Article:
What happens when the two main political candidates are the most unpopular in history?
The falcon cannot hear the falconer.
This is an election unlike any other. The Republicans are in horror of their own candidate, whom they aren’t even sure will represent their interests. The Democrats are baffled that people are flocking to an old Jewish socialist with crazy hair yet are loathe to go near their chosen candidate. The media is awash with an inane cacophony of disbelief.
W. B. Yeats’s poem “The Second Coming” keeps surfacing in my thoughts. The centre cannot hold, things fall apart. Except the same two parties have shifted the deBate so far to the right that we, who once bemoaned the loss of the left, now bemoan the loss of the centre.
Every time the pundits speak, they marvel at how this election is off-kilter. Something’s going down. They just can’t figure out what. We are facing the November election with what looks like Hilary Clinton and Donald Trump, and yet they are the two most unpopular candidates ever to run. Clinton might be facing an indictment for her baffling failure to follow the rules or inform key department staff regarding her use of a private email server when she was Secretary of State. We are heading into the political conventions with big divisions in both parties. The media and the political establishment can’t understand why we just couldn’t return to the 90s, with a Bush/Clinton race. While they have attempted to explain Trump, they can’t seem to fathom Sanders.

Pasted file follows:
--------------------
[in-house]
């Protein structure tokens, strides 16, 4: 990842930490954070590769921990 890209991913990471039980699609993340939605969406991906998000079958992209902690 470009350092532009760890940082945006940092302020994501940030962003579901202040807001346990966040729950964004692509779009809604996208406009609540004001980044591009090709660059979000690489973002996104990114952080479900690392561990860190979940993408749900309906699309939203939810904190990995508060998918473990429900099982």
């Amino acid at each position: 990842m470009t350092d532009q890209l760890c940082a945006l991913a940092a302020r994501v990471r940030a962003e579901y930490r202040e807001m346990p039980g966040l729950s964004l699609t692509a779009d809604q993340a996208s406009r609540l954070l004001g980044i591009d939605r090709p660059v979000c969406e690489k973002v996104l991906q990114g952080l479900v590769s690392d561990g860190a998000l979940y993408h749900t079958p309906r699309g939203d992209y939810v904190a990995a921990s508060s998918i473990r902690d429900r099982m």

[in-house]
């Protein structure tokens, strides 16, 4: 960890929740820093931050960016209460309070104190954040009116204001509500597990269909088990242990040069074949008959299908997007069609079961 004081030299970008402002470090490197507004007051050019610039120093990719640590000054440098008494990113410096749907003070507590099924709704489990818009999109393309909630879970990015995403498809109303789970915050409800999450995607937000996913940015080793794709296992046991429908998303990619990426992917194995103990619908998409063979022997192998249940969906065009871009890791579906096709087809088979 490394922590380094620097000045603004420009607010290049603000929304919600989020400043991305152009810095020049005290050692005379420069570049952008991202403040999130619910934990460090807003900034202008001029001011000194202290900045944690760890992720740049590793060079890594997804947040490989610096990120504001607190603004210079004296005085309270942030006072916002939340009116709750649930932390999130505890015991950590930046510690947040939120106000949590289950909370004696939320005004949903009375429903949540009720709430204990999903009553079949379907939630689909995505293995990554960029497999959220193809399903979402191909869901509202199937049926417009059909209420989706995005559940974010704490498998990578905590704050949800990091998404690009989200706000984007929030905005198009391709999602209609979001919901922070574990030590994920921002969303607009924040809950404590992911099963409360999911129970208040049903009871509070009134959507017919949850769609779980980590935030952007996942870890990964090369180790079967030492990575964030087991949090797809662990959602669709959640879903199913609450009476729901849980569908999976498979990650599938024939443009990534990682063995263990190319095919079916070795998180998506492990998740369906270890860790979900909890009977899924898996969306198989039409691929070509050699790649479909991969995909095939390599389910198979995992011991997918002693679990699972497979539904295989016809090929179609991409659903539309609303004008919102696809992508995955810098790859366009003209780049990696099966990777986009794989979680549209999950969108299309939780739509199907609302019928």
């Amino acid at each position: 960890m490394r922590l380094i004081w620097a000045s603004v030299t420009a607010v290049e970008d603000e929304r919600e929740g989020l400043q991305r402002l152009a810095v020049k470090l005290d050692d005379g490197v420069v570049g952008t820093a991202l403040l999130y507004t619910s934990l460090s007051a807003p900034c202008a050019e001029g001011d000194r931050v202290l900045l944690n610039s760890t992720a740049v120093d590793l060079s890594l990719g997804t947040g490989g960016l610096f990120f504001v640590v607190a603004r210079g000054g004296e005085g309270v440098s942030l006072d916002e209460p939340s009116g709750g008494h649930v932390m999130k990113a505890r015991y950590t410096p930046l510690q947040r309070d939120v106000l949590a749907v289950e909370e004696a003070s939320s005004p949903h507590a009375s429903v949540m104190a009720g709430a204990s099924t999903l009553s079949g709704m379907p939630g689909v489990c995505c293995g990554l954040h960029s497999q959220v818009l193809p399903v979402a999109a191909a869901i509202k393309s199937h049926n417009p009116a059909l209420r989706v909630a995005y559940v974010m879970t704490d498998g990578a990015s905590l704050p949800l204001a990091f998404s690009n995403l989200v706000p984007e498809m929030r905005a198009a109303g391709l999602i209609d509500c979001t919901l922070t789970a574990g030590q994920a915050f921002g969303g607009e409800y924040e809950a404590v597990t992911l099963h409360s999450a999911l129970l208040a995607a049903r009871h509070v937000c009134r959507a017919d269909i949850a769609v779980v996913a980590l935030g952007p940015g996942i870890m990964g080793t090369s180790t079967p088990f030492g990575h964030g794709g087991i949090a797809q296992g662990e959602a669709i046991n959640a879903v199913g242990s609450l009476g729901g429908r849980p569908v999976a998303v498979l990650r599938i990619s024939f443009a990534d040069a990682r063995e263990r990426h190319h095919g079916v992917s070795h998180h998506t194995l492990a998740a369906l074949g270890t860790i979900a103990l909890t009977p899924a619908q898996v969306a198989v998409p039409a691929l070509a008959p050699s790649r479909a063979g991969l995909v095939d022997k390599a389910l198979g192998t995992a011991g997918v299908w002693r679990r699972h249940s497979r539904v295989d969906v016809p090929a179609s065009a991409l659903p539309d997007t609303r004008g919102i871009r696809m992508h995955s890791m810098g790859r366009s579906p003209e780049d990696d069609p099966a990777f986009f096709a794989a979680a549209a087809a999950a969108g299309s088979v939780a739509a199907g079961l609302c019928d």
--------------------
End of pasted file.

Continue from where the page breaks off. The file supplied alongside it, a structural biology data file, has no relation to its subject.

Why are we surprised that the mainstream media doesn’t understand what’s going on? Six corporations own 90% of the media in the U.S. All the major newspaper and news outlets in the U.S. were blind cheerleaders for the disastrous Iraqi invasion.
This is the very same corporate media that was already running cover stories about the soon-to-be-president Jeb Bush on Time magazine last year. Of course, The Republican Party had thought Jeb Bush was the obvious choice. After all, the Bushes are obedient workers for corporate special interests, banks and the military.
The Democrats also assumed they knew how things would unfold: It was Hillary Clinton’s turn. Democrat voters were all going to embrace her as we did her husband. The Clintons had served the ruling class, and were connected to the big-money sources that the Democratic Party uses for funding.
The party wasn’t even interested in Bernie Sanders’s money-raising techniques. The fact that he kept reiterating that his money came from “the people”, with an average contribution of $37, actually put them off. What people? The unwashed masses? Who needs those people when you can get George Clooney to host dinners in San Francisco for $300,000 a head? We condemn Hillary for it, but in fairness, when she arrived in California she was only doing what Obama and everyone else had traditionally done without remark. It was an efficient system: charge the billionaires for lunch and promise to protect their interests. Now those are the people you need.